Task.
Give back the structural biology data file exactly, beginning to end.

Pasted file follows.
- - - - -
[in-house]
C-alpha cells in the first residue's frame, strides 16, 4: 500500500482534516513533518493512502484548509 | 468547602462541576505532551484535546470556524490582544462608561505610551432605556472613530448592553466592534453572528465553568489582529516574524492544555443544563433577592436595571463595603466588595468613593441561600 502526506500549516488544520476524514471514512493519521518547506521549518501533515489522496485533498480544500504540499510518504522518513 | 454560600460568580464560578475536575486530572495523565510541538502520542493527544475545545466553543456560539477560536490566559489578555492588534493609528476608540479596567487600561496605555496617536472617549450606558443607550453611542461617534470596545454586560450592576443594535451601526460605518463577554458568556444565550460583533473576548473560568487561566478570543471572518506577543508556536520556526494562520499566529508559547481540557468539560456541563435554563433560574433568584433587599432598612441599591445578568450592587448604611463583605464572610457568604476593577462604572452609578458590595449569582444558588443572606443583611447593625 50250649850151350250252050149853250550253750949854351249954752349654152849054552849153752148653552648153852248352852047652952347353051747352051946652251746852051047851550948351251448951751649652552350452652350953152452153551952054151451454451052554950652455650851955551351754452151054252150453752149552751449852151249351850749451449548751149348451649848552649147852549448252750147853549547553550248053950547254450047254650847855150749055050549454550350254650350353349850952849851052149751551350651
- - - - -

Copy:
[in-house]
C-alpha cells in the first residue's frame, strides 16, 4: 500500500482534516513533518493512502484548509 | 468547602462541576505532551484535546470556524490582544462608561505610551432605556472613530448592553466592534453572528465553568489582529516574524492544555443544563433577592436595571463595603466588595468613593441561600 502526506500549516488544520476524514471514512493519521518547506521549518501533515489522496485533498480544500504540499510518504522518513 | 454560600460568580464560578475536575486530572495523565510541538502520542493527544475545545466553543456560539477560536490566559489578555492588534493609528476608540479596567487600561496605555496617536472617549450606558443607550453611542461617534470596545454586560450592576443594535451601526460605518463577554458568556444565550460583533473576548473560568487561566478570543471572518506577543508556536520556526494562520499566529508559547481540557468539560456541563435554563433560574433568584433587599432598612441599591445578568450592587448604611463583605464572610457568604476593577462604572452609578458590595449569582444558588443572606443583611447593625 50250649850151350250252050149853250550253750949854351249954752349654152849054552849153752148653552648153852248352852047652952347353051747352051946652251746852051047851550948351251448951751649652552350452652350953152452153551952054151451454451052554950652455650851955551351754452151054252150453752149552751449852151249351850749451449548751149348451649848552649147852549448252750147853549547553550248053950547254450047254650847855150749055050549454550350254650350353349850952849851052149751551350651